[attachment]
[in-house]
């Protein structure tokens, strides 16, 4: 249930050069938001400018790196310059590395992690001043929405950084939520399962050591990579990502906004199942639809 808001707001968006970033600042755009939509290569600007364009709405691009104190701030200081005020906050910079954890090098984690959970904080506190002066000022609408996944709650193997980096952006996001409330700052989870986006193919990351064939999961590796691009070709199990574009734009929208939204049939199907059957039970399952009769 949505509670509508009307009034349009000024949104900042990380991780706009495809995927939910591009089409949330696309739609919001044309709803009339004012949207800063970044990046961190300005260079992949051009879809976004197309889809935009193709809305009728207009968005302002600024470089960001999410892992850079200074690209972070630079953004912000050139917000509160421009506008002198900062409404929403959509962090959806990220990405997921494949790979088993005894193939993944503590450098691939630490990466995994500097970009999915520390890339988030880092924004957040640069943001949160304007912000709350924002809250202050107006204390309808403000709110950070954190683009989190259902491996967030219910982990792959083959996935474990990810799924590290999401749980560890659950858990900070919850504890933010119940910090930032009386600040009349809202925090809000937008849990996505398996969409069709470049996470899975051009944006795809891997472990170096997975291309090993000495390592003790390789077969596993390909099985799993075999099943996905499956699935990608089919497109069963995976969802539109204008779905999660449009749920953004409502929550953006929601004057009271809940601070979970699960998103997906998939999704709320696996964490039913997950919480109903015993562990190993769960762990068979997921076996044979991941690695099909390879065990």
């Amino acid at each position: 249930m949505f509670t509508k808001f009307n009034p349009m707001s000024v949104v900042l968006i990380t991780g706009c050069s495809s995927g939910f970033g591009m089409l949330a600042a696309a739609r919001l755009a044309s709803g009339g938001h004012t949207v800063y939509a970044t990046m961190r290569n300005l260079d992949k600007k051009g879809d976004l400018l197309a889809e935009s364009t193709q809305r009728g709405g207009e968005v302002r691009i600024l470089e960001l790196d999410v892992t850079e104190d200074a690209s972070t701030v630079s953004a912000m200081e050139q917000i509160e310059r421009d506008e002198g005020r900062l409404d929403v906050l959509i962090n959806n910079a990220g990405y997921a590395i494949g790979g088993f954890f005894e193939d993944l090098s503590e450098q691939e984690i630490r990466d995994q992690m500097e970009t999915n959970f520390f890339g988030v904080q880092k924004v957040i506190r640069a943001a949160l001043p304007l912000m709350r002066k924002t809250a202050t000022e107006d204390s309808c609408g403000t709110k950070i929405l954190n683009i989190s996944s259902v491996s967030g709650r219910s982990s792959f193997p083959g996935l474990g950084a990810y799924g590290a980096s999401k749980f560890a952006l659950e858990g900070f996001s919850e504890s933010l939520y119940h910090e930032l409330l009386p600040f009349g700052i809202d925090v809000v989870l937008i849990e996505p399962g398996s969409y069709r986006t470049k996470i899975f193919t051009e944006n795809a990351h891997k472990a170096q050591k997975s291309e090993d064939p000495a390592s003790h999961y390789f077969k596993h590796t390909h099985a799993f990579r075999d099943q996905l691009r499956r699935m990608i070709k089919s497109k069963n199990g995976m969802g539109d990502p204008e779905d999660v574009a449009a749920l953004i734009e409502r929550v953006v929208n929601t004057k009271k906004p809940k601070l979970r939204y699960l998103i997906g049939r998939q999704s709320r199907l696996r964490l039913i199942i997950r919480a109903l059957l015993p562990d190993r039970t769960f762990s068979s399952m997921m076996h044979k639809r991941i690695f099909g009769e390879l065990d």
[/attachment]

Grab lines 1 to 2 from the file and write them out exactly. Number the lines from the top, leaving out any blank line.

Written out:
[in-house]
């Protein structure tokens, strides 16, 4: 249930050069938001400018790196310059590395992690001043929405950084939520399962050591990579990502906004199942639809 808001707001968006970033600042755009939509290569600007364009709405691009104190701030200081005020906050910079954890090098984690959970904080506190002066000022609408996944709650193997980096952006996001409330700052989870986006193919990351064939999961590796691009070709199990574009734009929208939204049939199907059957039970399952009769 949505509670509508009307009034349009000024949104900042990380991780706009495809995927939910591009089409949330696309739609919001044309709803009339004012949207800063970044990046961190300005260079992949051009879809976004197309889809935009193709809305009728207009968005302002600024470089960001999410892992850079200074690209972070630079953004912000050139917000509160421009506008002198900062409404929403959509962090959806990220990405997921494949790979088993005894193939993944503590450098691939630490990466995994500097970009999915520390890339988030880092924004957040640069943001949160304007912000709350924002809250202050107006204390309808403000709110950070954190683009989190259902491996967030219910982990792959083959996935474990990810799924590290999401749980560890659950858990900070919850504890933010119940910090930032009386600040009349809202925090809000937008849990996505398996969409069709470049996470899975051009944006795809891997472990170096997975291309090993000495390592003790390789077969596993390909099985799993075999099943996905499956699935990608089919497109069963995976969802539109204008779905999660449009749920953004409502929550953006929601004057009271809940601070979970699960998103997906998939999704709320696996964490039913997950919480109903015993562990190993769960762990068979997921076996044979991941690695099909390879065990």